by Gary Smith
“Sit in a comfortable position, relaxed but alert and choose a place to notice your breath: your nostrils, your abdomen or your chest and just experience it,” said Mary Haberman, a teacher on campus trying to start a meditation club.
There isn’t a meditation club on campus yet, Haberman is determined to start one. She says that meditation can be helpful for anyone under stress but for students especially.
“We live in such a multi-tasking, over-stimulating world, I think it’s important to know how to take breaks and to slow down, and get a fresh perspective,” Haberman said.
The interest is there. Haberman has had several students tell her they want to be involved in the club. “We just need to get it off the ground,” she said. “Sometimes it’s hard to get things rolling.”
While Haberman may not be an expert on meditation, she does know one. He is a Buddhist monk, and he happens to have been a Whatcom Community College student, albeit some years ago. His name is Pannobhasa and he lives in Burma. Haberman said he is willing to help interested students.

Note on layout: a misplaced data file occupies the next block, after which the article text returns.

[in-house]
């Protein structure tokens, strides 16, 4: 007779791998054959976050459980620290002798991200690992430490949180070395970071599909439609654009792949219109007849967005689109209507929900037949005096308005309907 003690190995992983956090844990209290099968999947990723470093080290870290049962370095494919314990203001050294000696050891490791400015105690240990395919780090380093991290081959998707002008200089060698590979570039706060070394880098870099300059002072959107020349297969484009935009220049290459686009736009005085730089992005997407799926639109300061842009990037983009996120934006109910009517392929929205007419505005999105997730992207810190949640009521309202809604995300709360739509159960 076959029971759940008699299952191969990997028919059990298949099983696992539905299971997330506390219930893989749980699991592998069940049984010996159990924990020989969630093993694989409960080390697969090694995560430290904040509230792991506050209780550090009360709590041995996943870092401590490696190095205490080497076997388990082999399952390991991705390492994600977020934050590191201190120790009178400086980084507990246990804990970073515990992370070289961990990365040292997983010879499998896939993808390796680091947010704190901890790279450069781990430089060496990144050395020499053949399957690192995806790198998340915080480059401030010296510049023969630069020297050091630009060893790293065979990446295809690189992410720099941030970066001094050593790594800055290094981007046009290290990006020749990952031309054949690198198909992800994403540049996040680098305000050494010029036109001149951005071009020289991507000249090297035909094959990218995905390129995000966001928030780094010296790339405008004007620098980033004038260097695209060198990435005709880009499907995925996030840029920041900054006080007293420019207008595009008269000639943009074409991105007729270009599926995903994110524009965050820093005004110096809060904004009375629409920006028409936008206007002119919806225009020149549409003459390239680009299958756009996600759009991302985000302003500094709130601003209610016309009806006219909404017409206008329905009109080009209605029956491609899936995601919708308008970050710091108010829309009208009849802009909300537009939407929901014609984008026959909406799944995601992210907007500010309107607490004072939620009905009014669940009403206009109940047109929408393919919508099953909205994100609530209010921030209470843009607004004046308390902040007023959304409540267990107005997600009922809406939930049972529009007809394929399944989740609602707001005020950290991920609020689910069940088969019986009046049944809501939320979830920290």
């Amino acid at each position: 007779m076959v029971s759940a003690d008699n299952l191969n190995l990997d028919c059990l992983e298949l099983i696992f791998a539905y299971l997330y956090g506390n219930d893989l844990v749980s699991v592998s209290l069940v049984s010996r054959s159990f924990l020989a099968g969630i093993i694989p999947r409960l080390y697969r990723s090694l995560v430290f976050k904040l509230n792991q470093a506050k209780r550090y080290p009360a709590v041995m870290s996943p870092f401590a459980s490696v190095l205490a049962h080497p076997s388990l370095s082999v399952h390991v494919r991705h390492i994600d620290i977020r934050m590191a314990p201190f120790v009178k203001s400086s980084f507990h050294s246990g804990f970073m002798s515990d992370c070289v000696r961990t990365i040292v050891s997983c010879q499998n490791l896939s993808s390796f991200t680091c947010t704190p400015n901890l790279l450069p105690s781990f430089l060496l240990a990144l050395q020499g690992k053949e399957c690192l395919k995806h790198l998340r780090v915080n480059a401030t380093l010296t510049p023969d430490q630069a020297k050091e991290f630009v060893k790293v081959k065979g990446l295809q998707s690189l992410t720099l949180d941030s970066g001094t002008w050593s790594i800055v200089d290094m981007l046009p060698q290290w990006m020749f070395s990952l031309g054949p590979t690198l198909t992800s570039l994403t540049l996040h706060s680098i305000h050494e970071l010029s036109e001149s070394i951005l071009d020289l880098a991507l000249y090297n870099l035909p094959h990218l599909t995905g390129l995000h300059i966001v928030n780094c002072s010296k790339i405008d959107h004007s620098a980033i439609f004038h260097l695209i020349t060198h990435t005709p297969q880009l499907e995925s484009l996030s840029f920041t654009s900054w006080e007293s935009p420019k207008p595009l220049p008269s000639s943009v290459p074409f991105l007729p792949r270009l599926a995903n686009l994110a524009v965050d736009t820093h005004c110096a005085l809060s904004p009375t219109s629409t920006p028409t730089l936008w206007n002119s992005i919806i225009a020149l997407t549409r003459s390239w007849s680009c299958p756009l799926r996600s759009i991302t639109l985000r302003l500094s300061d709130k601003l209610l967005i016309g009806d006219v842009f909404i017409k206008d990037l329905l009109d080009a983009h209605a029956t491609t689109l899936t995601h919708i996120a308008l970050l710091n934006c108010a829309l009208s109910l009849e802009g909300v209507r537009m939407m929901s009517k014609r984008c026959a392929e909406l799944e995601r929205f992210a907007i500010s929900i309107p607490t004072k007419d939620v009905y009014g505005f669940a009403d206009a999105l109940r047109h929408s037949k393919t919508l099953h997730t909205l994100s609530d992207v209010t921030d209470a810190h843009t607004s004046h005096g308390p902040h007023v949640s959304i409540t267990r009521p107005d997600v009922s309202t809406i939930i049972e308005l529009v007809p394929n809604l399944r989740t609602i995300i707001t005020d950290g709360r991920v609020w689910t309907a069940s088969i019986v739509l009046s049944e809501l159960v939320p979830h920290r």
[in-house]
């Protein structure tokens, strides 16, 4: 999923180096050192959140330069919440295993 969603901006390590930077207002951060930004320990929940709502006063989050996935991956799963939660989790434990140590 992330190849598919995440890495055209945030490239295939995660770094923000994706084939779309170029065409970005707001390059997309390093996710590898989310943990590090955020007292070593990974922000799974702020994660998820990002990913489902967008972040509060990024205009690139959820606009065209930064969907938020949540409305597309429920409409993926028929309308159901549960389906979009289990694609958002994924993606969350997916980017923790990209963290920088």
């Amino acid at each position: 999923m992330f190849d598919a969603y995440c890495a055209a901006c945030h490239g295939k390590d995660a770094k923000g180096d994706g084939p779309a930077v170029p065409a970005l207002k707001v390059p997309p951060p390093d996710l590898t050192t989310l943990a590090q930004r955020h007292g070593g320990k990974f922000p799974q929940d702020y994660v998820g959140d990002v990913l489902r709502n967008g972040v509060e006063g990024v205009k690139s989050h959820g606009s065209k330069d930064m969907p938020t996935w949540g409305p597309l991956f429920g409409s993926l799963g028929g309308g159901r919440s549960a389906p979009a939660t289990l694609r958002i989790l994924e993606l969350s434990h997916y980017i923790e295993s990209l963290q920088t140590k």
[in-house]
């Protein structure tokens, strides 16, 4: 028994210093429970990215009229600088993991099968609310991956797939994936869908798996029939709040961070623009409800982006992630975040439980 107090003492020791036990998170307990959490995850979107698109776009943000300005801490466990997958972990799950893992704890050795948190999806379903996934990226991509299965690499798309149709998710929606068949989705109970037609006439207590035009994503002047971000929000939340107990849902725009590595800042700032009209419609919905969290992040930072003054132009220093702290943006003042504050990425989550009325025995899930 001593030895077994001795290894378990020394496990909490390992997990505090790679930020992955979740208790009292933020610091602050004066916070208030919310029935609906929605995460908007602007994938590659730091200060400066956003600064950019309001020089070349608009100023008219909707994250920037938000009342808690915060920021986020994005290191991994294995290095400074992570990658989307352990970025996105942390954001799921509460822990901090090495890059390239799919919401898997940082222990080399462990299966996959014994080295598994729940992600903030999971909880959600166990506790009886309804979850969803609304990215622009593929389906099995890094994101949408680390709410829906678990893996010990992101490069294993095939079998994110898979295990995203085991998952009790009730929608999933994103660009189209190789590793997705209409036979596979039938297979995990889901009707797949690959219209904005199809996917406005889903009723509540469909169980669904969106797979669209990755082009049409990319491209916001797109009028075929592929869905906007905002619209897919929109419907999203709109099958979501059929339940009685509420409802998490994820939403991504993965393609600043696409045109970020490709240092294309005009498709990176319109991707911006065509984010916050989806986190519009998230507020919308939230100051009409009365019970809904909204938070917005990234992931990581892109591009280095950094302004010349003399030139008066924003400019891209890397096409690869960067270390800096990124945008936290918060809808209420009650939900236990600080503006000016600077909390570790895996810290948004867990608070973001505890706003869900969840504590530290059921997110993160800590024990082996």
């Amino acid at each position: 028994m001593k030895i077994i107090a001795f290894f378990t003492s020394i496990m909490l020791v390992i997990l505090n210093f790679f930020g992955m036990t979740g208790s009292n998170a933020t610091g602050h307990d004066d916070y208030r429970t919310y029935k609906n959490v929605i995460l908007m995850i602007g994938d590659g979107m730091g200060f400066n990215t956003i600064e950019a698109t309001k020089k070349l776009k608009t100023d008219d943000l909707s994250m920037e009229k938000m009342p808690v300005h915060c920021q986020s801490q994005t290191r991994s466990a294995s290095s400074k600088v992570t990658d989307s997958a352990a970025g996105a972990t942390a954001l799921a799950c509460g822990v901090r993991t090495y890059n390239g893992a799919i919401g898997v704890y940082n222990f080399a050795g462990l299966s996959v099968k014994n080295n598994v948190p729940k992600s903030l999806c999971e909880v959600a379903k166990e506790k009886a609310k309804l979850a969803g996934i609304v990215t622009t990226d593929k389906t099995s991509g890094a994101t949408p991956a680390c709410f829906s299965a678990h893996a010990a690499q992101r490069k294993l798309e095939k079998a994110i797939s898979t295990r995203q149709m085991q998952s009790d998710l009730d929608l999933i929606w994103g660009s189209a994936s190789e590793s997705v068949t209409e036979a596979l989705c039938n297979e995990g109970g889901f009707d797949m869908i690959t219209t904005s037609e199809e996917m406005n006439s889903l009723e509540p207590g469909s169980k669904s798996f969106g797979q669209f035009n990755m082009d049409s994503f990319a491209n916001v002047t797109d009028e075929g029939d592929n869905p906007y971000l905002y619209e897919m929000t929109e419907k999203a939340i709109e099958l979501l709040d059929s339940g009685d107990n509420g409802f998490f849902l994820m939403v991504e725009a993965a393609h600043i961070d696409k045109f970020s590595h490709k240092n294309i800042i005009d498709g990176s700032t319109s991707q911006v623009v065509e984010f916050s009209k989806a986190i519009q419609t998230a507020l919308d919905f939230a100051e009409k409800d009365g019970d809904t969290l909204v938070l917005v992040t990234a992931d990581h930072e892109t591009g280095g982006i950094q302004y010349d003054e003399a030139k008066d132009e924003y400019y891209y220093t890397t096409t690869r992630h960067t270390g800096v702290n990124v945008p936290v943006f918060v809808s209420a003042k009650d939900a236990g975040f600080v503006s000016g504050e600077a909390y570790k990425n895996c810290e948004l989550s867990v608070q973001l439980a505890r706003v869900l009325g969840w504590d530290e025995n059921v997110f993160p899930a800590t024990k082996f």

You don’t need to be as skilled as Pannobhasa to meditate, you just need to know the basics, and there are plenty of places in Bellingham that can teach you that. There are even free meditation retreats offered through www.Dhamma.org. Haberman doesn’t recommend those for beginners.
“They are pretty intense and not for everybody, but if you want to dive in, it’s a great experience,” she said. “You get up at 4:30 in the morning to meditate and are pretty much meditating all day with stretching,walking and meal breaks.”
It may take some more time to get a meditation club started here at WCC, but you can always practice it at home or at the various clubs in town. If students or faculty are interested then make it known to Mary Haberman, and she will meditate on it.